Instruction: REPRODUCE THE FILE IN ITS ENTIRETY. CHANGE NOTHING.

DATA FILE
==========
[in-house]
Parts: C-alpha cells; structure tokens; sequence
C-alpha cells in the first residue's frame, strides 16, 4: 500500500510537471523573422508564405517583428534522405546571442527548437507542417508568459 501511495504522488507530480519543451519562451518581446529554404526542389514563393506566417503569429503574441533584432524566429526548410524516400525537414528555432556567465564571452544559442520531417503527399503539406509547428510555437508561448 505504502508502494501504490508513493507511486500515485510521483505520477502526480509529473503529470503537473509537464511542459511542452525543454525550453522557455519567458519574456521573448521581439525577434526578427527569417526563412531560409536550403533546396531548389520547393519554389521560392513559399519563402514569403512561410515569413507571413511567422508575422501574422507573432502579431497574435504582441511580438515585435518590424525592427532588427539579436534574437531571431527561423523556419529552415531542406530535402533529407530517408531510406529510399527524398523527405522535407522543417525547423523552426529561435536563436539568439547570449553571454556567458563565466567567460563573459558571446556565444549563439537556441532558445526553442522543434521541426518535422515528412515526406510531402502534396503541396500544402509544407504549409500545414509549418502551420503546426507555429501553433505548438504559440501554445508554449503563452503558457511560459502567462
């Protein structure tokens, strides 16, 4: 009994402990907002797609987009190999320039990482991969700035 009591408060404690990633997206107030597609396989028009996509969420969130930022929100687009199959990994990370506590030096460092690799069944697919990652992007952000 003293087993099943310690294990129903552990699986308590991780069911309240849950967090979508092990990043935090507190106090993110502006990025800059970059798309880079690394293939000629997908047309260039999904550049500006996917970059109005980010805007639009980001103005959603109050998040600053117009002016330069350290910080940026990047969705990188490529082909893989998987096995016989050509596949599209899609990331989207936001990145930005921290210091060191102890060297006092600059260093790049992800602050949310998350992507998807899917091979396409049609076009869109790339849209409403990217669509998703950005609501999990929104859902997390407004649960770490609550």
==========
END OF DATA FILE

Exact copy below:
[in-house]
Parts: C-alpha cells; structure tokens; sequence
C-alpha cells in the first residue's frame, strides 16, 4: 500500500510537471523573422508564405517583428534522405546571442527548437507542417508568459 501511495504522488507530480519543451519562451518581446529554404526542389514563393506566417503569429503574441533584432524566429526548410524516400525537414528555432556567465564571452544559442520531417503527399503539406509547428510555437508561448 505504502508502494501504490508513493507511486500515485510521483505520477502526480509529473503529470503537473509537464511542459511542452525543454525550453522557455519567458519574456521573448521581439525577434526578427527569417526563412531560409536550403533546396531548389520547393519554389521560392513559399519563402514569403512561410515569413507571413511567422508575422501574422507573432502579431497574435504582441511580438515585435518590424525592427532588427539579436534574437531571431527561423523556419529552415531542406530535402533529407530517408531510406529510399527524398523527405522535407522543417525547423523552426529561435536563436539568439547570449553571454556567458563565466567567460563573459558571446556565444549563439537556441532558445526553442522543434521541426518535422515528412515526406510531402502534396503541396500544402509544407504549409500545414509549418502551420503546426507555429501553433505548438504559440501554445508554449503563452503558457511560459502567462
């Protein structure tokens, strides 16, 4: 009994402990907002797609987009190999320039990482991969700035 009591408060404690990633997206107030597609396989028009996509969420969130930022929100687009199959990994990370506590030096460092690799069944697919990652992007952000 003293087993099943310690294990129903552990699986308590991780069911309240849950967090979508092990990043935090507190106090993110502006990025800059970059798309880079690394293939000629997908047309260039999904550049500006996917970059109005980010805007639009980001103005959603109050998040600053117009002016330069350290910080940026990047969705990188490529082909893989998987096995016989050509596949599209899609990331989207936001990145930005921290210091060191102890060297006092600059260093790049992800602050949310998350992507998807899917091979396409049609076009869109790339849209409403990217669509998703950005609501999990929104859902997390407004649960770490609550």